Thursday, 12 April 2012

Models of Innovation

I was discussing with one of my team at work today the perennial questions of "why can we never get anything done around here...?".  (As an aside, my experiences of the slow pace of innovation and delivery are universal across both of my employers - Boots and Nottingham City Council).  My colleague pointed me in the direction of an interesting article at the Harvard Business Review blog.  The post essentially makes the argument that large organisations are fundamentally risk-averse so will always stifle innovation in the hope of minimising mistakes.  This feels like it has the ring of truth to it.  My old boss talks about "good learn" - let's try things, see if they work and if they don't then learn why not and try something else.  Easy to say but less easy to implement when you're facing into that month's P&L...
One of my objectives if I get to go to America will be to visit other retail businesses, not only to see how they interact with the city that they are based in but also to experience the way that they operate: how are new ideas created, what's the process for getting things signed off, what does it feel like to work there?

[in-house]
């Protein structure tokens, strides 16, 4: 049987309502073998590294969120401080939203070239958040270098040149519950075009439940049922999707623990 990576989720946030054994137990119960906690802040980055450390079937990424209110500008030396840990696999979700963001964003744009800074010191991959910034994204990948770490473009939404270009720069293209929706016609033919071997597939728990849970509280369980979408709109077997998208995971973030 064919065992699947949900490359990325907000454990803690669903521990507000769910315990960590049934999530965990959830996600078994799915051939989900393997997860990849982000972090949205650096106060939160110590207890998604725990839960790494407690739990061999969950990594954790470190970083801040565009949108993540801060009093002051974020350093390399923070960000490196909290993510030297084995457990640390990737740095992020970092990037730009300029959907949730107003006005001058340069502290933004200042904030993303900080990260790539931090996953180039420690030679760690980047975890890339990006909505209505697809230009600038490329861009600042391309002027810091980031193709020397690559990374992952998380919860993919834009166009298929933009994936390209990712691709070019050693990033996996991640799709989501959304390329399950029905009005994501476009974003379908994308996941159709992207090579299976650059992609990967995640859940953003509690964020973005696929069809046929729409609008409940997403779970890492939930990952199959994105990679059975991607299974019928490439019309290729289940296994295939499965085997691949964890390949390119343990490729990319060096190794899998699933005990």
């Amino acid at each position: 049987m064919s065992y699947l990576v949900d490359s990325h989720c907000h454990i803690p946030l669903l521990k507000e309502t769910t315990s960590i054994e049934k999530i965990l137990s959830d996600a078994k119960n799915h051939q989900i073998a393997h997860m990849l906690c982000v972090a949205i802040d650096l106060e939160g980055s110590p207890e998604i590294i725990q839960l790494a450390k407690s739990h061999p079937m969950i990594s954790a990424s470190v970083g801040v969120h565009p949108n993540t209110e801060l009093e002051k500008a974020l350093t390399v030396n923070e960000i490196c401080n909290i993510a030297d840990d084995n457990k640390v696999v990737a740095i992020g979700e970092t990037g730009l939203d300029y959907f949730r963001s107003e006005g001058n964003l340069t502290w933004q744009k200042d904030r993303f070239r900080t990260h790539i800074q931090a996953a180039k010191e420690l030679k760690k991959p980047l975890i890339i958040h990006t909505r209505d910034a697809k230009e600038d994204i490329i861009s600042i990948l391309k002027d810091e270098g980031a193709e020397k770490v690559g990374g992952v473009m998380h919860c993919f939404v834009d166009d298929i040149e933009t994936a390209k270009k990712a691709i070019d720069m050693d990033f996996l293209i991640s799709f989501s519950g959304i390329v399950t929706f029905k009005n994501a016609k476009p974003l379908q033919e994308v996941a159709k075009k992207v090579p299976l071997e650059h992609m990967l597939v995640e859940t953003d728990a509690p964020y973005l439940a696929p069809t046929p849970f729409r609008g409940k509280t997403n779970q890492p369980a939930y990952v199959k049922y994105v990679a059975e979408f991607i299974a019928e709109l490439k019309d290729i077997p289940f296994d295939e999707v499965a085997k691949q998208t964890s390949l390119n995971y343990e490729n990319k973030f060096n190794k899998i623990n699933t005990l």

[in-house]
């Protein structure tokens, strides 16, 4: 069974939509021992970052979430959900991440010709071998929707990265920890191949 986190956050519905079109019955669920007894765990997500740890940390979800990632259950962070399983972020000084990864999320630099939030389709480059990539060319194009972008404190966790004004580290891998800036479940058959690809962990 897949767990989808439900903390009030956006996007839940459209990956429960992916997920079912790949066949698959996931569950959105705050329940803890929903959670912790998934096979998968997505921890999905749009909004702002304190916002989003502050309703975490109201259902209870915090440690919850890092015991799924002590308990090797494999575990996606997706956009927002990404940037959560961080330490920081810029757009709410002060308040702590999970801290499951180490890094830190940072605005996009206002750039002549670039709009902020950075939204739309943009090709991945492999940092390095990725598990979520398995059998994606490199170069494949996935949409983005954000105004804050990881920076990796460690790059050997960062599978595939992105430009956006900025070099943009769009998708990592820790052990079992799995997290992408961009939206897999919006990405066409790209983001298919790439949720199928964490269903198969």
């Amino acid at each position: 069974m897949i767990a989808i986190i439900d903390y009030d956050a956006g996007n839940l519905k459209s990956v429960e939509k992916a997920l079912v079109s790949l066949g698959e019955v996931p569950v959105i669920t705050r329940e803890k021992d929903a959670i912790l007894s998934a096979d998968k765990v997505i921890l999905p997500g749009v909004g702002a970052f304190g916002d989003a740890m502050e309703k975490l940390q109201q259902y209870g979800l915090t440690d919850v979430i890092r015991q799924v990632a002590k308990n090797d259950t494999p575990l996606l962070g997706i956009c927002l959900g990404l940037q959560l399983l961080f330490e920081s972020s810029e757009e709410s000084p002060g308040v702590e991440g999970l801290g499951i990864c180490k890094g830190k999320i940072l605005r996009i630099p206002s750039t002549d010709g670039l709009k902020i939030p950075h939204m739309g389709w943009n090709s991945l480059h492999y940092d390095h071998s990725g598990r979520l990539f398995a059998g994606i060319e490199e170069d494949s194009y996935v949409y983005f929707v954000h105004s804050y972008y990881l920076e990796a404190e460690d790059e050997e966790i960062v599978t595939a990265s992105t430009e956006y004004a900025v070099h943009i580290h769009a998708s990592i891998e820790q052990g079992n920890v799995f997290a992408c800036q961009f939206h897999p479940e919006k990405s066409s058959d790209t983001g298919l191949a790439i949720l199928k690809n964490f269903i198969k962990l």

The article specifically mentions how Target evolved out of the Dayton Hudson Corporation (there is a lengthy run-through of that here) through being a separate business unit that eventually outgrew its parent.  Target has a longstanding relationship with Boots that means that a lot of brands familiar to British shoppers are available in America - and so I hope to be able to use this relationship to arrange a visit to the Target head office in Minneapolis, Minnesota. 

Second on my list of retailers I love to visit is Walmart.  A polarising company in many ways but a dominant retail force.  I find pages like this that try to describe a corporate culture absolutely fascinating.  I find a lot of sentiments laudable and wonder if they are true in real life.  The stuff about staying close to your workforce ("associates") and listening to their ideas is really interesting.  The company is well known for not being that open to outside visitors but I'm hoping for the best.  At the very least I can go to the Visitor Centre...

I'm hoping to use these visits and any others I manage to arrange to give me perspective on how I and others create plans, generate ideas and get things done.  Can't wait!

No comments:

Post a Comment